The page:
Everything unravels and Mariam realises the truth behind her mothers bitter words when she runs away to Herat to see her father, is shunned by him, and returns home to find her mother has hung herself. Forced to take her in, her father and his wives quickly marry her off to the revolting Rasheed, thirty years older than her, a widowed shoemaker from Kabul with rotting teeth who immediately makes fifteen year old Mariam wear a burqa, and when she fails to provide him with a child, treats her with contempt and brutality.

This continues through fifteen years of Afghan history, during which the Russians leave, the mujaheddin take over, a bloody struggle ensues between tribes, and the Taliban assume control…and that is really a massive precis, Mr Hossain paints an illuminating picture of the tumultuous political backdrop to the lives of his characters.

Laila is the beautiful, wilful and educated daughter of an intellectual father and an unbalanced mother; her brothers die fighting the Russians, her boyfriend loses a leg to a landmine, and at fourteen, she finds herself orphaned by a rocket strike on her home. Worse, she is pregnant by her boyfriend, Tariq, who has fled to Pakistan with his family, and, convinced he is dead, she becomes Rasheed’s second wife, passing off the baby as his.

Initially at odds with one another, after baby Aziza is born Mariam and Laila develop a deep, mutually supportive relationship, allied by their fear of their husband and the daily struggle to survive in an increasingly terrifying Kabul. Mariam’s mothers words haunt her as one man after another points an accusing finger at them, and the frightening reality of life under the Taliban is brought home when Laila has her second child by C section with no anaesthetic.

The story is, as with the Kite Runner, a tale of a deep relationship against the backdrop  of the turmoil that has characterised the recent history of Afghanistan. It tells of the resources these women find to enable them to survive the terrifying realities of their lives. It reminds us how lucky we are to live in the West, the freedoms we take for granted. And, as you may not yet have read it, I am saying nothing about the ending!

As always, now I have read it again I am gifting Mum’s copy forward, and if you would like to add this marvellous novel to your own bookshelf, please get in touch either here or on the facebook page @mumsbooks and I will be delighted to send it to you. Here is a link to it on Amazon if its gone and you feel the need to purchase it!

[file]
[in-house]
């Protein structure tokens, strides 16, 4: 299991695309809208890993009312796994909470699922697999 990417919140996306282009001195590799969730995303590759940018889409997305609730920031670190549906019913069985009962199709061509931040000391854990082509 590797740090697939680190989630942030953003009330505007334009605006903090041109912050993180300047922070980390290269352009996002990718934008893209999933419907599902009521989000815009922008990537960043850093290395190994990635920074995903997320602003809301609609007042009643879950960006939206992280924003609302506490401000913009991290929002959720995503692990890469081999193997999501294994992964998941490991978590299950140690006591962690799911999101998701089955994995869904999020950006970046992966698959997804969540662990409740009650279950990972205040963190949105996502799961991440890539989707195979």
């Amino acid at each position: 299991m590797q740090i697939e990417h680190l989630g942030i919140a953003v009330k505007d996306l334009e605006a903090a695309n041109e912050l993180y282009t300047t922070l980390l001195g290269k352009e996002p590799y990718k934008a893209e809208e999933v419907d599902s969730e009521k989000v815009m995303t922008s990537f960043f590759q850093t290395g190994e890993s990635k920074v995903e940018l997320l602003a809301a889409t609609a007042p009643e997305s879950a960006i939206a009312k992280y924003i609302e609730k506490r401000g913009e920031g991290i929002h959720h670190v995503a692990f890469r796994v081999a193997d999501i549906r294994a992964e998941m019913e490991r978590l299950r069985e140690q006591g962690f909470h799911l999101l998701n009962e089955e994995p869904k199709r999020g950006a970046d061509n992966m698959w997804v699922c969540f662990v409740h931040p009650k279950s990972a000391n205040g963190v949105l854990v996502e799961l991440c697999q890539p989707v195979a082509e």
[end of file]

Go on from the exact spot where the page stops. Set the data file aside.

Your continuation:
24. ‘Diary of an Ordinary Woman’ by Margaret Forster.

A marvellous read, and a very interesting concept – this novel was conceived by Margaret Forster after she was contacted regarding nearly a century’s worth of diaries kept by no-one famous or notable, just an ordinary woman of 98 who had lived through the turbulent twentieth century. In fact, the lady in question remains as anonymous as she ever was, because the proposition to ‘make something’ of the diaries was retracted. However, the seed had been sown, and as a result we have this magnificent book, a fictionalised memoir of Millicent King. What a read! and from an author deeply interested and engaged in chronicling the lives, the thoughts, the feelings of women, it is a winner on every level. Mum gave me the book years ago, I loved it then, and I found her copy deep in one of the bookshelves that are groaning with her library last week, did a little happy dance and then devoured it in a four hour sitting, moving only once or twice for a fresh cup of tea. The Mr had to go and buy fish and chips for his supper. Magnificent.

We meet Millicent in 1914 when she is a precocious and opinionated thirteen, and from the start she captures one’s attention – ‘her’ prose is dryly observational, at times extremely funny, and definitely captivating. She bemoans her fate, criticises her family and friends ruthlessly, and in short sounds exactly as one would expect a thirteen year old diarist to sound. Definitely very petulant and self centred. she records her disappointment at not being able to go to college, her resentment at having to take care of her younger siblings, her disgust that there are so many younger siblings – didn’t her parents have any self control? As she matures, the tone of ‘her’ writing changes as we would expect it to, and becomes more observational and less passionate.

However, the tale she is telling is against the backdrop of the two wars, the tensions in Europe between them, the horror of the Blitz, the civil rights movements, the Greenham Common women’s camp. Millicent is not a political creature, nor is she a romantic heroine. She is simply, as the title states, an ordinary woman doing the best she can with her ordinary life. And as in real life, there are great gaps where a terrible loss has left her silent.

It’s a wonderful read. Regardless of the fact that it is a work of fiction, it is nonetheless so plausible and so well written that Millicent comes alive on the pages as a believable representative of her generation, and of the ordinary people who make a nation what it is.